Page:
Colorado’s Speeding Laws

Read about Colorado’s speeding laws and the consequences of getting a speeding ticket.

Colorado has three types of speeding laws: a “basic speeding law,” “presumed speed limits,” and “absolute speed limits.” This article explains the differences between the three and the consequences of a speeding violation.

(Also, check out our article that discusses the different types of speeding laws.)

Basic Speeding Law

Colorado’s basic speeding law prohibits driving at a speed “greater than is reasonable and prudent under the conditions then existing.” In other words, motorists must always drive at a safe speed. What a safe speed is will depend on the circumstances. For instance, 55 miles per hour might be safe on a bright, sunny day. But if it’s dark and the road is icy, going 55 miles per hour could be dangerous and a violation of the basic speeding law.

(Colo. Rev. Stat. Ann. § 42-4-1101 (2017).)                                         

Presumed Speed Limits

Most of Colorado’s speed limits are “presumed” rather than absolute limits. Exceeding a presumed speed limit leads to a presumption that you were driving an unsafe speed and therefore in violation of the law. But you still have the opportunity to prove in court that your speed was safe. If you’re able to do so, the judge is supposed to find you not guilty.

Unless otherwise posted, Colorado’s presumed speed limits include:

  • 25 miles per hour on narrow, winding mountain highways or blind curves
  • 25 miles per hour in business districts
  • 35 miles per hour in residential districts
  • 45 miles per hour on open mountain highways
  • 55 miles per hour on open state highways, and
  • 65 miles per hour on surfaced, four-lane interstate highways.

(Colo. Rev. Stat. Ann. § 42-4-1101 (2017).)

Absolute Speed Limits

There is no trick to how Colorado’s absolute speed limits work: If the absolute speed limit is 75 miles per hour and you drive faster than that, you’ve violated the law. Colorado’s absolute speed limits prohibit motorists from driving faster than:

  • 75 miles per hour on any highway, and
  • 45 miles per hour while driving a low-powered scooter.

(Colo. Rev. Stat. Ann. § 42-4-1101 (2017).)

Penalties for a Speeding Ticket

The consequences of a speeding violation generally depend on how much faster than the speed limit the motorist was driving.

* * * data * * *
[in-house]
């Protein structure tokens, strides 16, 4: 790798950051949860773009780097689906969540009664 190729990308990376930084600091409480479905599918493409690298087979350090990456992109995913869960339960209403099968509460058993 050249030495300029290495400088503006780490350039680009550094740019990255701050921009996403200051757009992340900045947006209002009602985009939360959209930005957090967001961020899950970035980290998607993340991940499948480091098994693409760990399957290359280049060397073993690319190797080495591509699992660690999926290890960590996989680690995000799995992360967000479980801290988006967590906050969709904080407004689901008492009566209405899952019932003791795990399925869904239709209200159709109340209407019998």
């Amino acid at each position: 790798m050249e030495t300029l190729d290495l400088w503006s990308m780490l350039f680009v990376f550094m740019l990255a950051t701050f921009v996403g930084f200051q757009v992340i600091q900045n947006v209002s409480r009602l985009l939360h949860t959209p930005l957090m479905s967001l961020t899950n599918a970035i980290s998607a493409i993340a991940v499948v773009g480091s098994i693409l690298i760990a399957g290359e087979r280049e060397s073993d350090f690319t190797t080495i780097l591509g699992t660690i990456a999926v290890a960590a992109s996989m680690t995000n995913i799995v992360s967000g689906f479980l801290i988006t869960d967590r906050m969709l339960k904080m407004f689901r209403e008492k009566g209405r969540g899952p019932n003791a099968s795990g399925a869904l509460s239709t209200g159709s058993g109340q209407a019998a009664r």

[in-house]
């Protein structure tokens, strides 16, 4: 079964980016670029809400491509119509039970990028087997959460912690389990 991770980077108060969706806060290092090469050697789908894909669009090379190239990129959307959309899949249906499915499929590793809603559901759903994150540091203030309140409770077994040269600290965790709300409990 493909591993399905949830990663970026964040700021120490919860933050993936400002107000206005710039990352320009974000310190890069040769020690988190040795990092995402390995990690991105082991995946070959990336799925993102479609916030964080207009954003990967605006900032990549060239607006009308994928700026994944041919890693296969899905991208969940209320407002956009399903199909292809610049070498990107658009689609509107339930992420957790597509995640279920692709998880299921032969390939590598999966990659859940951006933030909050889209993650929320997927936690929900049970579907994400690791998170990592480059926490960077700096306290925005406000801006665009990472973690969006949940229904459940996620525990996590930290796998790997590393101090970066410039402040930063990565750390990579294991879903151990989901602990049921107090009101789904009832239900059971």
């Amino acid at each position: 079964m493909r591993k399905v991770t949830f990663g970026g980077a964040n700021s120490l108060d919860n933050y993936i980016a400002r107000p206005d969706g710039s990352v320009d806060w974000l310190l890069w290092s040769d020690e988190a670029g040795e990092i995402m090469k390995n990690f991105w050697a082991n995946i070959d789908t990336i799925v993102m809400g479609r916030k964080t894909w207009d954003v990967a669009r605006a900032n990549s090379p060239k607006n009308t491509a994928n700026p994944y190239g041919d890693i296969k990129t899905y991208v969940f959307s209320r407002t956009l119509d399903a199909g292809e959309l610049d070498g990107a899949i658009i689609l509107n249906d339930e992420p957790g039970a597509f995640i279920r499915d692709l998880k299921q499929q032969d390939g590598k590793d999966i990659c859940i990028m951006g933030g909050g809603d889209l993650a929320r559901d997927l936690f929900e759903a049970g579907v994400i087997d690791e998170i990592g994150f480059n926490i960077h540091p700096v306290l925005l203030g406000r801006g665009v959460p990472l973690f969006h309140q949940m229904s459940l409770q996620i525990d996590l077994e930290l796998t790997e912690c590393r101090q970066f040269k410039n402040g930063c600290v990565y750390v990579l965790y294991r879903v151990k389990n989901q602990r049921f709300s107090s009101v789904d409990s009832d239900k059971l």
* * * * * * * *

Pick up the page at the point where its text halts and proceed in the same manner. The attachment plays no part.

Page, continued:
Exceeding the Speed Limit by 24 Miles Per Hour or Less

Motorists who exceed the speed limit by 24 miles per hour or less are guilty of a class A traffic infraction. A conviction generally carries the following penalties:

  • 1 to 4 miles per hour over the limit. Fines and surcharges total $36.
  • 5 to 9 miles per hour over the limit. Fines and surcharges total $80.
  • 10 to 19 miles per hour over the limit. Fines and surcharges total $151.
  • 20 to 24 miles per hour over the limit. Fines and surcharges total $232.

(Colo. Rev. Stat. Ann. § 42-4-1701 (2017).)

Exceeding the Speed Limit by 25 Miles Per Hour or More

Motorists who exceed the speed limit by 25 miles per hour or more are guilty of a class 2 traffic misdemeanor. Convicted motorists are looking at $150 to $300 in fines and/or ten to 90 days in jail.

(Colo. Rev. Stat. Ann. § 42-4-1701 (2017).)

Reckless Driving

Depending on the circumstances, speeding could lead to a “reckless driving” conviction. Colorado defines reckless driving as operating a vehicle with “a wanton or a willful disregard for the safety of persons or property.” A first conviction carries ten to 90 days in jail and/or $150 to $300 in fines. (Colo. Rev. Stat. Ann. § 42-4-1401(1) (2017).)

(Read more about Colorado’s reckless driving laws and penalties.)

Point System

Speeding violations where the driving exceeds the speed limit by at least five miles per hour will add points to a motorist’s driving record. The number of points depends on the amount by which the driver exceeds the limit. Accumulating too many points can lead to license suspension. (Colo. Rev. Stat. Ann. § 42-2-127 (2017).)

(Find out about Colorado’s traffic violation points system, including the number of points corresponding to different citations.)

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